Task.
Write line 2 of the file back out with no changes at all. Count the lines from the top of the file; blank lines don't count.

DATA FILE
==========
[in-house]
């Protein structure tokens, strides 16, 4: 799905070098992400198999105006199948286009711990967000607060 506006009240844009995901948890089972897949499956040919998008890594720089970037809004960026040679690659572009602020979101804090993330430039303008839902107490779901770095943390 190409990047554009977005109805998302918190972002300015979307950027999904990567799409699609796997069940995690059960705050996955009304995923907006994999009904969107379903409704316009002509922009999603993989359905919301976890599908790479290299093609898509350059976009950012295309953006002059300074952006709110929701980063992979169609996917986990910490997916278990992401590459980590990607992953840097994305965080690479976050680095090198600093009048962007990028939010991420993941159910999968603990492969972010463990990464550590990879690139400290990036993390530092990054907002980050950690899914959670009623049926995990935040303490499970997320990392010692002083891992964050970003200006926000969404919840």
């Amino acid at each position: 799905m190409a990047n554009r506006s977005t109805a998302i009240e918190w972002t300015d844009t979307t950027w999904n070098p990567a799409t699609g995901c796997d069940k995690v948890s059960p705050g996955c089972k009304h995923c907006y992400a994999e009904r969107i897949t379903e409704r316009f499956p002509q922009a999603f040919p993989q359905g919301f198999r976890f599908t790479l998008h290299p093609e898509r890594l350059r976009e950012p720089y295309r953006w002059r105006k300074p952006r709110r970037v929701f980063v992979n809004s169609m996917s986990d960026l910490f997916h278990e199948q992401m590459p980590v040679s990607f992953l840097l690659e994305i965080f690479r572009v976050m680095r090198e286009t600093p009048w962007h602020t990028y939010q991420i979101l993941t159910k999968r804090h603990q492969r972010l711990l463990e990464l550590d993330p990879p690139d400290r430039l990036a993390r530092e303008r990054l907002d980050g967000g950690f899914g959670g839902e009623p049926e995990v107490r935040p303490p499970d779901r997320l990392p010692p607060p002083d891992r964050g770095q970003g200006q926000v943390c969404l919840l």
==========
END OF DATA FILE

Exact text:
């Protein structure tokens, strides 16, 4: 799905070098992400198999105006199948286009711990967000607060 506006009240844009995901948890089972897949499956040919998008890594720089970037809004960026040679690659572009602020979101804090993330430039303008839902107490779901770095943390 190409990047554009977005109805998302918190972002300015979307950027999904990567799409699609796997069940995690059960705050996955009304995923907006994999009904969107379903409704316009002509922009999603993989359905919301976890599908790479290299093609898509350059976009950012295309953006002059300074952006709110929701980063992979169609996917986990910490997916278990992401590459980590990607992953840097994305965080690479976050680095090198600093009048962007990028939010991420993941159910999968603990492969972010463990990464550590990879690139400290990036993390530092990054907002980050950690899914959670009623049926995990935040303490499970997320990392010692002083891992964050970003200006926000969404919840």